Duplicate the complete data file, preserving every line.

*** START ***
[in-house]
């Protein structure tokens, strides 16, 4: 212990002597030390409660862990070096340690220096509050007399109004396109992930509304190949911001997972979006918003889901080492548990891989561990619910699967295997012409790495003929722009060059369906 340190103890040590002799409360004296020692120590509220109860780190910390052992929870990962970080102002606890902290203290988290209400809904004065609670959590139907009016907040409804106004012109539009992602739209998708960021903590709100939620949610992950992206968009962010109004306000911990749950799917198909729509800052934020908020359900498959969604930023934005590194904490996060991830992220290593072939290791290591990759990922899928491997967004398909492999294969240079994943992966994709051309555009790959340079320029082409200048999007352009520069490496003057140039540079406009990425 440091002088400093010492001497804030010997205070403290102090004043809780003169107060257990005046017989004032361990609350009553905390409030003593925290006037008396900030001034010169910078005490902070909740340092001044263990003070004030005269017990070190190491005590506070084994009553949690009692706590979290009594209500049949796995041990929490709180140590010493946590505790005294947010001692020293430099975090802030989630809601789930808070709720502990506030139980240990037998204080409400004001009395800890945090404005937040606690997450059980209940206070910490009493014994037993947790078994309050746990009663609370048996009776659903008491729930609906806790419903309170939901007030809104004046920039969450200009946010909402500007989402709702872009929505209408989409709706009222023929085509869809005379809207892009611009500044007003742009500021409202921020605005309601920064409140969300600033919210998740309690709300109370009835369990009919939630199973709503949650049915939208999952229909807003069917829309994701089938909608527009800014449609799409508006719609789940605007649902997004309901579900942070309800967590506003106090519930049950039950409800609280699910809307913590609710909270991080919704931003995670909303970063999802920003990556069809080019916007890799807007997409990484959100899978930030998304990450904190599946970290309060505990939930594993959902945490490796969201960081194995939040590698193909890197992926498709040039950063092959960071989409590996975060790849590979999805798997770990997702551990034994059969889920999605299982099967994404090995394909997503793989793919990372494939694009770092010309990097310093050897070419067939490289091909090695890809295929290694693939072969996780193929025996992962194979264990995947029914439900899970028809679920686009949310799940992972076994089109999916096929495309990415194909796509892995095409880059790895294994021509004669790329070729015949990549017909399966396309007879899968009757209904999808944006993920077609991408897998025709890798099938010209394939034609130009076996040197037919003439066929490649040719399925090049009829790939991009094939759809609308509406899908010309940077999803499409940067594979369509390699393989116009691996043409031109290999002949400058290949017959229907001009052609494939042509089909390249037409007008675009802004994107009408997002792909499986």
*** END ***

[in-house]
């Protein structure tokens, strides 16, 4: 212990002597030390409660862990070096340690220096509050007399109004396109992930509304190949911001997972979006918003889901080492548990891989561990619910699967295997012409790495003929722009060059369906 340190103890040590002799409360004296020692120590509220109860780190910390052992929870990962970080102002606890902290203290988290209400809904004065609670959590139907009016907040409804106004012109539009992602739209998708960021903590709100939620949610992950992206968009962010109004306000911990749950799917198909729509800052934020908020359900498959969604930023934005590194904490996060991830992220290593072939290791290591990759990922899928491997967004398909492999294969240079994943992966994709051309555009790959340079320029082409200048999007352009520069490496003057140039540079406009990425 440091002088400093010492001497804030010997205070403290102090004043809780003169107060257990005046017989004032361990609350009553905390409030003593925290006037008396900030001034010169910078005490902070909740340092001044263990003070004030005269017990070190190491005590506070084994009553949690009692706590979290009594209500049949796995041990929490709180140590010493946590505790005294947010001692020293430099975090802030989630809601789930808070709720502990506030139980240990037998204080409400004001009395800890945090404005937040606690997450059980209940206070910490009493014994037993947790078994309050746990009663609370048996009776659903008491729930609906806790419903309170939901007030809104004046920039969450200009946010909402500007989402709702872009929505209408989409709706009222023929085509869809005379809207892009611009500044007003742009500021409202921020605005309601920064409140969300600033919210998740309690709300109370009835369990009919939630199973709503949650049915939208999952229909807003069917829309994701089938909608527009800014449609799409508006719609789940605007649902997004309901579900942070309800967590506003106090519930049950039950409800609280699910809307913590609710909270991080919704931003995670909303970063999802920003990556069809080019916007890799807007997409990484959100899978930030998304990450904190599946970290309060505990939930594993959902945490490796969201960081194995939040590698193909890197992926498709040039950063092959960071989409590996975060790849590979999805798997770990997702551990034994059969889920999605299982099967994404090995394909997503793989793919990372494939694009770092010309990097310093050897070419067939490289091909090695890809295929290694693939072969996780193929025996992962194979264990995947029914439900899970028809679920686009949310799940992972076994089109999916096929495309990415194909796509892995095409880059790895294994021509004669790329070729015949990549017909399966396309007879899968009757209904999808944006993920077609991408897998025709890798099938010209394939034609130009076996040197037919003439066929490649040719399925090049009829790939991009094939759809609308509406899908010309940077999803499409940067594979369509390699393989116009691996043409031109290999002949400058290949017959229907001009052609494939042509089909390249037409007008675009802004994107009408997002792909499986």